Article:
The good news for the Washington Nationals is that they are in their first World Series. They beat the champions of the National League West and now they’ve swept the champs of the NL Central. They were down two games to one to the Dodgers and came back to win Game 4. They were down 3-1 in the late innings of Game 5 at Dodger Stadium, and then Anthony Rendon and Juan Soto hit back-to-back home runs against Clayton Kershaw, and Howie Kendrick began turning into Mr. October for the Nats. Now here they are.
That’s the bad news for the Nationals, riding all this crazy momentum. They wait and keep waiting until the series between the Astros and Yankees is over. And while they wait, they hope that when they start playing again, at either Minute Maid Park or at Yankee Stadium, that they won’t have suffered from the Curse of the Tigers.
Which might be a thing.
Twice under Jim Leyland, one of the great managers of all time, the Tigers swept the American League Championship Series, and then basically had to wait a week to start the World Series. The first time was in 2006. They swept the Oakland A’s. They were the ones riding crazy momentum. They had a talented kid named Justin Verlander pitching for them. And then they waited while the Cardinals and the Mets went seven long and dramatic games. That NLCS didn’t end until the bottom of the ninth of Game 7 at Shea Stadium, when Adam Wainwright -- he was the talented kid pitching for the Cardinals that year -- struck out Carlos Beltran, looking, with a curve ball that seemed to start up in the skyline of New York City and drop down to lower Manhattan, even though the Mets had runners on the bases who could have won them the pennant.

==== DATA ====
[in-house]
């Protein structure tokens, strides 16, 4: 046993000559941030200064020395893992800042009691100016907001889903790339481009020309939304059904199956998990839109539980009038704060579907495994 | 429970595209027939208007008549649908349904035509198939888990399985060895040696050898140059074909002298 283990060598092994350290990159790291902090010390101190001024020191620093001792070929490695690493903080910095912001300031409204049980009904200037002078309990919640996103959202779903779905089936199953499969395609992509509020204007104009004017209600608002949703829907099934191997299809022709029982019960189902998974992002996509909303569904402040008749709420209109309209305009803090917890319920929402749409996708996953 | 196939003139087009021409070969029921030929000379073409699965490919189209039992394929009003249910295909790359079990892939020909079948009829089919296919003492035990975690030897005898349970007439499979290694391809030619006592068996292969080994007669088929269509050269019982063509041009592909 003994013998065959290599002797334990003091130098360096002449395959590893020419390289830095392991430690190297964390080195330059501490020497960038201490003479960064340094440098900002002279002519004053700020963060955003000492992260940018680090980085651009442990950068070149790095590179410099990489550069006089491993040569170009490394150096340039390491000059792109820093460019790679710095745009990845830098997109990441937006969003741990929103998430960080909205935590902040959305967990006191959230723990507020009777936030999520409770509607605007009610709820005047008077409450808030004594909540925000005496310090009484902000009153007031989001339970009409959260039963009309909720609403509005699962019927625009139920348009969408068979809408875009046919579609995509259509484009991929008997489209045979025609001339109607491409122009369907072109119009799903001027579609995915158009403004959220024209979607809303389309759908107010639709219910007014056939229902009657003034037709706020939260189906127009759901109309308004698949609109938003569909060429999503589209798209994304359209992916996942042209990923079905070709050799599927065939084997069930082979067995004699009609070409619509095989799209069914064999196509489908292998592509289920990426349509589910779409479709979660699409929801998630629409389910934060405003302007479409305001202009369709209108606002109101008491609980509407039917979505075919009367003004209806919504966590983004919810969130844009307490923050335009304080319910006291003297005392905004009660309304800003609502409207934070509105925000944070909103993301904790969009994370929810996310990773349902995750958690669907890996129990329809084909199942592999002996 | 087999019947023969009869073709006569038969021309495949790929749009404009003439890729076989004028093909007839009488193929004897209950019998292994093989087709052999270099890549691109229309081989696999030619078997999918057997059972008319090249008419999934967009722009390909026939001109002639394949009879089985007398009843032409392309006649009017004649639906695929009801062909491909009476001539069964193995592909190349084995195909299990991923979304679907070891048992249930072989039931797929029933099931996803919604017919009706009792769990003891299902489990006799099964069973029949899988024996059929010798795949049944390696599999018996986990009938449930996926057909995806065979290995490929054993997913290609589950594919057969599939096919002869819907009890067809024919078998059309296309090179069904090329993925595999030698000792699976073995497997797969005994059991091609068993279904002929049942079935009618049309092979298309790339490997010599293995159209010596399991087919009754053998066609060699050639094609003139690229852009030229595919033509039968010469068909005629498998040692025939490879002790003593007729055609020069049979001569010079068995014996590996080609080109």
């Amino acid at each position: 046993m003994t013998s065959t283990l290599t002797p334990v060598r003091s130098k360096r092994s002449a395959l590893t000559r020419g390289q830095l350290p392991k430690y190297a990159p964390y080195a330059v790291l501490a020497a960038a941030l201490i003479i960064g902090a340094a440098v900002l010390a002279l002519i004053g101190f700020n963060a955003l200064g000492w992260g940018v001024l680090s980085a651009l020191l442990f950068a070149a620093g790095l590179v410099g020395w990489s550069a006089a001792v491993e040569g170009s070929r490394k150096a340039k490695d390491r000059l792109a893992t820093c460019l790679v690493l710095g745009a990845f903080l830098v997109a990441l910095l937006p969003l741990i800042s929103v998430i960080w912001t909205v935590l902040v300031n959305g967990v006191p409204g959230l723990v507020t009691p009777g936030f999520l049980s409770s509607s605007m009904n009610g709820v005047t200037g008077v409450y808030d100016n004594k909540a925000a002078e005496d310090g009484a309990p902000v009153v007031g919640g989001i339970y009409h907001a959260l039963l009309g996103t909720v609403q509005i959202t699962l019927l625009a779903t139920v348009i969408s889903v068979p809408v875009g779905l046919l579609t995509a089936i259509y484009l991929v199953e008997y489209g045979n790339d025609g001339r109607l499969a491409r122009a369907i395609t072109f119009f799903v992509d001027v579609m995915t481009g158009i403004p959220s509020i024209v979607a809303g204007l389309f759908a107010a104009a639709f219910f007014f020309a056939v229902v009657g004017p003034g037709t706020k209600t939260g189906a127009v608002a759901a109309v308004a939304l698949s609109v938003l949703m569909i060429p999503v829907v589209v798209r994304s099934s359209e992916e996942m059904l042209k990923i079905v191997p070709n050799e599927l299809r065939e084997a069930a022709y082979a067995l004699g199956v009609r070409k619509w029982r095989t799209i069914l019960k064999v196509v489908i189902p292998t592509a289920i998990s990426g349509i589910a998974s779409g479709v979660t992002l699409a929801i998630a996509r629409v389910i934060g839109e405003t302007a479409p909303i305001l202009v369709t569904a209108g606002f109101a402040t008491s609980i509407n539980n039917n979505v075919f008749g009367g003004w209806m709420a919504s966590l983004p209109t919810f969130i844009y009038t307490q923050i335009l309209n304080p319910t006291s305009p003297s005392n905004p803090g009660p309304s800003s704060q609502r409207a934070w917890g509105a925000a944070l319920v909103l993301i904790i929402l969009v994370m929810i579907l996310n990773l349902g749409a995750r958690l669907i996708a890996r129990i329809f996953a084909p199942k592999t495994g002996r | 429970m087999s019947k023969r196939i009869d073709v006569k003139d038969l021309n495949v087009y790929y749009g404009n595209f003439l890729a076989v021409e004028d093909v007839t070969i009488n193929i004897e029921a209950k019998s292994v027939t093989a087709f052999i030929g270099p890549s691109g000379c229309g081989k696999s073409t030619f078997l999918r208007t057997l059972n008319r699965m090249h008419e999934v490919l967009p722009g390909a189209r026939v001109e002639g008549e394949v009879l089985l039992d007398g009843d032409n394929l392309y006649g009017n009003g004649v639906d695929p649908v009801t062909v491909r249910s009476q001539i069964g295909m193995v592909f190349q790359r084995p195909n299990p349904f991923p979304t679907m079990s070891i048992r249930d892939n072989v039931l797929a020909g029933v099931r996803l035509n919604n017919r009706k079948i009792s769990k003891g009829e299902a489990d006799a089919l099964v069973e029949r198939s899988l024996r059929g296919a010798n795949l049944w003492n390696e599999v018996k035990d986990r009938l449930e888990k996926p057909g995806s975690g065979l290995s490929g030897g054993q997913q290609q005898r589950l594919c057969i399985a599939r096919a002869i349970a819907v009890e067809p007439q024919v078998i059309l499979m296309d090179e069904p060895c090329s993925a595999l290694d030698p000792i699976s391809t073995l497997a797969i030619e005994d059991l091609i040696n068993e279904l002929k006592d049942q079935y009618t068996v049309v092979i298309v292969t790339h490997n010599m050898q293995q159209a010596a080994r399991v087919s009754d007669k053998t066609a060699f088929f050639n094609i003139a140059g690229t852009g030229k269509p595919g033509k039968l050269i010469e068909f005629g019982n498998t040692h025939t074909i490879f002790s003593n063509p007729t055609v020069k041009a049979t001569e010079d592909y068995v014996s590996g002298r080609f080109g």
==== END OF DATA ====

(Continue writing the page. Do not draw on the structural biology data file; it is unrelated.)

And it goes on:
The Tigers watched that one, and waited. And when they finally did start playing baseball again, they looked more stale than stale bread, and lost to the Cardinals in five games. All season long you play games, day after day and night after night. Then you get a longer layoff than most players get during the All-Star break. We hear all the time about how baseball players are creatures of habit. The Tigers fell out of their habits and came crashing to earth. It doesn’t mean they would have beaten the Cardinals if they’d gone right from a Game 7 of their own to Game 1 of a World Series. But we’ll never know.
Six years later, it happened to the Tigers exactly the same way. They swept the Yankees in the ALCS, finishing them off with ease at Comerica Park.
And then they waited. Again. This time it was the Giants and the Cardinals in a long and grueling and dramatic NLCS. The Giants finally won Game 7. While Jim Leyland and the Tigers, whose two aces that year were a couple of pretty decent right-handers named Verlander and Max Scherzer -- they won 33 games between them that season -- once again waited to rejoin October.
This is what Leyland said seven years ago after his Tigers had once again swept a League Championship Series:
“I do think the lull between our playoff and the World Series did work against us in 2006. Now, that's not to take anything away from the St. Louis Cardinals. But all of a sudden, our emotion went from so high to just a blah, looking at each other for six days of staring at each other with really no action. That's hard.''
No action. Really hard. Even harder than they remembered. This time Leyland’s Tigers, unable to shake off the rust, didn’t lose the World Series in five games.
They got swept by Bruce Bochy’s Giants, the second championship club of the manager’s three between 2010 and ‘14. In the spring of this year, this is what Verlander told the Detroit media about his Tiger teams not winning the World Series while he was pitching in Detroit:
"The reason was the time off before the two World Series. We had the talent to do it for many years. When it comes to playoff time, it's kind of a roll of the dice. It comes down to the hottest team at the right time. I think we were that team, twice, and we got cooled off by the week layoff for the World Series both times. It sucks; that's the name of the game. … It's probably the one sport, this sport, where the time off like that wouldn't help you. Every other sport I think it's a benefit, but this one, it is absolutely a negative."
He and his teammates found out the hard way. Twice. If his Astros go on to win the ALCS, even in a long series, maybe he will be the beneficiary of the other team’s layoff this time. Or maybe two of his old teammates, Scherzer and Aníbal Sánchez, will change things all around for their new team. Reverse the curse. Curse of the Tigers. Maybe it’s not really a thing. We’ll see, starting next week.